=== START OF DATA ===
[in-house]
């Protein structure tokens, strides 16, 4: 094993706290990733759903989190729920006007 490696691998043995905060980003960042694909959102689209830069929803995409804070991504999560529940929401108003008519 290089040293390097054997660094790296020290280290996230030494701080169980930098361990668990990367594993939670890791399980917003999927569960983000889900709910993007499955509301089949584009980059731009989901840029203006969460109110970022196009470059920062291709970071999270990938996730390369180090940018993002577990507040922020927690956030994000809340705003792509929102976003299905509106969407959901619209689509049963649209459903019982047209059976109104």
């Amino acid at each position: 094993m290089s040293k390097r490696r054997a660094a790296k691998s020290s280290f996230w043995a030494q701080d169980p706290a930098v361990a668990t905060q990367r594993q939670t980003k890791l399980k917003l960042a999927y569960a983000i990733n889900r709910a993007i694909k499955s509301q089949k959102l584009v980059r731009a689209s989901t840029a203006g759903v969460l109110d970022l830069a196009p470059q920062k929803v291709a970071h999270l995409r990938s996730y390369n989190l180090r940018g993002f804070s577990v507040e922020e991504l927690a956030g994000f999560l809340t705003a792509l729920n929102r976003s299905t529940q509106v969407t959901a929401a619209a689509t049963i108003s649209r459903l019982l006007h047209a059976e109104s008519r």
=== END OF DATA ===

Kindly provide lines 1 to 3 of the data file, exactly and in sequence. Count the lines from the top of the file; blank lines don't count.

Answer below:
[in-house]
């Protein structure tokens, strides 16, 4: 094993706290990733759903989190729920006007 490696691998043995905060980003960042694909959102689209830069929803995409804070991504999560529940929401108003008519 290089040293390097054997660094790296020290280290996230030494701080169980930098361990668990990367594993939670890791399980917003999927569960983000889900709910993007499955509301089949584009980059731009989901840029203006969460109110970022196009470059920062291709970071999270990938996730390369180090940018993002577990507040922020927690956030994000809340705003792509929102976003299905509106969407959901619209689509049963649209459903019982047209059976109104």
């Amino acid at each position: 094993m290089s040293k390097r490696r054997a660094a790296k691998s020290s280290f996230w043995a030494q701080d169980p706290a930098v361990a668990t905060q990367r594993q939670t980003k890791l399980k917003l960042a999927y569960a983000i990733n889900r709910a993007i694909k499955s509301q089949k959102l584009v980059r731009a689209s989901t840029a203006g759903v969460l109110d970022l830069a196009p470059q920062k929803v291709a970071h999270l995409r990938s996730y390369n989190l180090r940018g993002f804070s577990v507040e922020e991504l927690a956030g994000f999560l809340t705003a792509l729920n929102r976003s299905t529940q509106v969407t959901a929401a619209a689509t049963i108003s649209r459903l019982l006007h047209a059976e109104s008519r």